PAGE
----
My shorebird work has led me to numerous places. I have been blessed to call Nantucket, Cape Cod, the Outer Banks, and San Diego my summer homes. Living and breathing the beach has opened my eyes to the fluxes and vibrancies of natural cycles and ephemeral coastal tendencies. Water levels change, sands shift, shorebirds come and go, lightning bugs flicker on and off, Rosa rigosa experiences a brief bloom. However, the one thing that withstands every hurricane, outlasts every plover nesting season, and persists through every ray of sunlight? Balloons.
I am eager to devote this blog entry to balloons, because while most people recognize that plastics can seriously degrade the health of ecosystems and are often fatal to wildlife and can even end up in our own bellies, microscopically, I don’t think enough people have embraced balloons as a contributor to the plastics problem.
Over the course of five field seasons, I would estimate that my co-workers and I have picked up thousands of balloons. The numbers are heartbreaking and cringing and bring me to the verge of tears just writing this. Last month, I decided that the best thing I can do to keep balloon pieces out of seabird, fish, reptile, and marine mammal bellies is to raise awareness about the numbers of balloons I am finding.
I believe that such large numbers pose a threat to conservation efforts. If we reserve habitat for wildlife but fail to keep it clean, we are back-peddling. Therefore, not only do we need to set aside the acreage, but we also need to make sure it is clean, abundant with life, and thriving! My hope is that sharing what I have seen will make people think twice about setting balloons free.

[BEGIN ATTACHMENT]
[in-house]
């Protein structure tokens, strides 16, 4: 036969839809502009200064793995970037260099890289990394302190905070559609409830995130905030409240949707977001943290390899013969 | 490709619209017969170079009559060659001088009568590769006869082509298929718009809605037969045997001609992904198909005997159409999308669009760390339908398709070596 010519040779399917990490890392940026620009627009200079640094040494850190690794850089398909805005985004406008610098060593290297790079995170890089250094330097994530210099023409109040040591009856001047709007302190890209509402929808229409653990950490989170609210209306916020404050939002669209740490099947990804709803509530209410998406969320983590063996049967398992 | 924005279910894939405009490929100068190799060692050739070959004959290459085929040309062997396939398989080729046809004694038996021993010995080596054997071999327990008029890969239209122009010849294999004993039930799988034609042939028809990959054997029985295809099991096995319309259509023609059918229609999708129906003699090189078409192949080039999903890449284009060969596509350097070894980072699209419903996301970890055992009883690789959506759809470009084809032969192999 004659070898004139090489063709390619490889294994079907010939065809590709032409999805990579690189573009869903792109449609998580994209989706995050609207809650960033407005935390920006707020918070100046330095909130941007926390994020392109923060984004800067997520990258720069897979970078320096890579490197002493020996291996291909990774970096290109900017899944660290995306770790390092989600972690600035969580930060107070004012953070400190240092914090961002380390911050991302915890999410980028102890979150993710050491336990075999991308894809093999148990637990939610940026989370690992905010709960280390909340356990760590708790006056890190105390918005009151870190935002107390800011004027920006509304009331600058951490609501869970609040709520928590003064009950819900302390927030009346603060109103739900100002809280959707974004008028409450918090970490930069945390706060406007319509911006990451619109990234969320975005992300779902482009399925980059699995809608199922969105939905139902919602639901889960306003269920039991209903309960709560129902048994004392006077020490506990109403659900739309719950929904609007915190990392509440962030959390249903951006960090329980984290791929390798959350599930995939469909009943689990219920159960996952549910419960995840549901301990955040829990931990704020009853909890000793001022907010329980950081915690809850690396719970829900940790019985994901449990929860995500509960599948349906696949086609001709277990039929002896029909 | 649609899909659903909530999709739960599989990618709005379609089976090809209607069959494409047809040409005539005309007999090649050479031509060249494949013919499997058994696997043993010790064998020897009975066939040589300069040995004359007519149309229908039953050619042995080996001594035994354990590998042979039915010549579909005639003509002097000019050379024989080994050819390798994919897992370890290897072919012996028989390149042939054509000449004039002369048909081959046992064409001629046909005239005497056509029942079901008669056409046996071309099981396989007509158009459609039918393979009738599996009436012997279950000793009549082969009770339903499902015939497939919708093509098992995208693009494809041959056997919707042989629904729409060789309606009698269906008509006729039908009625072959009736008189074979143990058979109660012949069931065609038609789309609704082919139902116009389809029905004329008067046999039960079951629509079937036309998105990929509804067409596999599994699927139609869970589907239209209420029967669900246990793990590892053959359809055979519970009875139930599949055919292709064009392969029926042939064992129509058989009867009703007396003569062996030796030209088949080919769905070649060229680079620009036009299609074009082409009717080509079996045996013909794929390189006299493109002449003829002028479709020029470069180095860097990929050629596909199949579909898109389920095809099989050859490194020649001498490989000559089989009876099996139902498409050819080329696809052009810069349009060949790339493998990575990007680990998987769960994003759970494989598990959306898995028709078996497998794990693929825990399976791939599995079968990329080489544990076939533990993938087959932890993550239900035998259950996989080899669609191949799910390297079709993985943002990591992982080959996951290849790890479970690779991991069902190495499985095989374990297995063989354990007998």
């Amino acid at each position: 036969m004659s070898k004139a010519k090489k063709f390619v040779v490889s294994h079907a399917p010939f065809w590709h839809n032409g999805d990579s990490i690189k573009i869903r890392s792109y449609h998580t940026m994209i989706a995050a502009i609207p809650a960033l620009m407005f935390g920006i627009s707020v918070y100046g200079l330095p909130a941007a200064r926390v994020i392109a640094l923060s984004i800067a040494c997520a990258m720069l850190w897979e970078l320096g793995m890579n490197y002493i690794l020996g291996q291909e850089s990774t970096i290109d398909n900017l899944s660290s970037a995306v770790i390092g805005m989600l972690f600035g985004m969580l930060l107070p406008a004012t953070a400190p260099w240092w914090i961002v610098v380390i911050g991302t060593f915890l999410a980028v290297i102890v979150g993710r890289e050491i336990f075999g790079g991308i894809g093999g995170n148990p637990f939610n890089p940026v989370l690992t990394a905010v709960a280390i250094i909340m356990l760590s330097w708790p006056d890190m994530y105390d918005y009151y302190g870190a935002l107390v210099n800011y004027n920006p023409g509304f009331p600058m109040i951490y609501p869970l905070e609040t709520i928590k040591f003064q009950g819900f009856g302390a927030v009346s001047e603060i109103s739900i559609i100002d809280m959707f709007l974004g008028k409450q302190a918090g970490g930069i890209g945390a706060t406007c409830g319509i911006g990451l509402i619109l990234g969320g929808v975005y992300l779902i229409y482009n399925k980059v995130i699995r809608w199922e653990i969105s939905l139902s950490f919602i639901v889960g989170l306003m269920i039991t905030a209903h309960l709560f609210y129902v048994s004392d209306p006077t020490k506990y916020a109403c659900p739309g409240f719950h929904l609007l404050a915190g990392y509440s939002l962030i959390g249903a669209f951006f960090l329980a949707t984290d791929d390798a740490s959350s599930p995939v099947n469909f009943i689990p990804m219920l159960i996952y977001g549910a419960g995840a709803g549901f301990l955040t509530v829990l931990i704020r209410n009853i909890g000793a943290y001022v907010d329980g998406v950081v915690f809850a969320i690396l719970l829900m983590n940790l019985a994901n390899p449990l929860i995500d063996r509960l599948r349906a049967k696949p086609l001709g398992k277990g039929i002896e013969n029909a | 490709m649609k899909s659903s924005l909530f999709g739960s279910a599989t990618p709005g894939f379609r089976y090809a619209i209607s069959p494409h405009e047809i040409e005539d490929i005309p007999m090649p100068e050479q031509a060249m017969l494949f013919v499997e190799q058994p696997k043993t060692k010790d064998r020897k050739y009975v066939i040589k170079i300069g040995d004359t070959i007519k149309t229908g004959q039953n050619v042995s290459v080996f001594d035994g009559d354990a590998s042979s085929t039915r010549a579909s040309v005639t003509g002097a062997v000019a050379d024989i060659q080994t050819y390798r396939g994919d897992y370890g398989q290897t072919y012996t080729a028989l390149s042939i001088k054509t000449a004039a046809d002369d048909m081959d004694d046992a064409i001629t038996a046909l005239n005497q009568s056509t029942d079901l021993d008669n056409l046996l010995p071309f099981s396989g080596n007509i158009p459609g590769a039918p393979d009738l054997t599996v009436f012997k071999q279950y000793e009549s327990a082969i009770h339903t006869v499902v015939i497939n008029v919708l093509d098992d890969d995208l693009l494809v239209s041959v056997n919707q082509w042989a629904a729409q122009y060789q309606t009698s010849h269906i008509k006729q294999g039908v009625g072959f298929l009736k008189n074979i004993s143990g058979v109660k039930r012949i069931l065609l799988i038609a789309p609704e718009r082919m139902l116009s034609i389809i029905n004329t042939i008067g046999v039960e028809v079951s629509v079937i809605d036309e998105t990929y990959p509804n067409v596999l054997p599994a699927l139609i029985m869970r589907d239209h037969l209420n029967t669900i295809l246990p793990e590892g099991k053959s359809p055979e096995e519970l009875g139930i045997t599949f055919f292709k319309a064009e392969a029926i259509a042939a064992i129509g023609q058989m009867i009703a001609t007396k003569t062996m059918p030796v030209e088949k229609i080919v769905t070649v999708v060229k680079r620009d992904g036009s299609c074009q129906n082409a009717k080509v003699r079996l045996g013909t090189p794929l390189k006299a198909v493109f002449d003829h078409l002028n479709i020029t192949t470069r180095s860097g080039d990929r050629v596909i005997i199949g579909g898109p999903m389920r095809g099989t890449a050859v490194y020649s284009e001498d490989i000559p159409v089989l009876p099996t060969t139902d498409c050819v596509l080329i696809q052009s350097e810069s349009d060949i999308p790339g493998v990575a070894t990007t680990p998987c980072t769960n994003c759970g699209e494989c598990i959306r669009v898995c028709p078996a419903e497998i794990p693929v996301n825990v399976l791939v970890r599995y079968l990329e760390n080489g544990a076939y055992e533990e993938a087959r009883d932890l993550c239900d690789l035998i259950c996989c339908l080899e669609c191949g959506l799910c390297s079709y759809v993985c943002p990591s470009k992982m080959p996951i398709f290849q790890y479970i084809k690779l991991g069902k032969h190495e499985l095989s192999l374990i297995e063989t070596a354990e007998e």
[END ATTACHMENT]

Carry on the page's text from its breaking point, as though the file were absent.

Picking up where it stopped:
The following numbers are for your personal reflection:
Between June 13 and July 7, 2014 (25 days), I picked up 67 balloons on a very short stretch of beach in Coronado:
37 blank or discolored balloons
8 Graduation balloons
6 Birthday balloons
6 Cartoon balloons
4 Mother’s Day balloons
2 Love balloons
1 Newborn baby balloon
1 I’m sorry balloon
1 Sports team balloon
1 July 4th balloon
While balloons disintegrate into very small pieces, they do not degrade and purely breakdown the way, say, a banana peel does. These small pieces go on to be accidentally ingested by fish. Least terns, one of the species that we are strongly aiming to conserve, eat small fish they catch in the bay, the ocean surf, and farther out at sea.
Although we are not all specially trained to work with these birds in their natural habitats, we ARE all capable of not releasing balloons and also picking up trash as we stroll along the beaches, catch a beautiful sunset, enjoy dolphins in the surf, and listen to the sweet chitter of terns and seabirds fishing for their young.
Whether you are a construction worker, a lawyer, a photographer, or a camp instructor, you have the power to make an incredible difference for these birds.
Mara Plato is a research associate with the San Diego Zoo Institute for Conservation Research.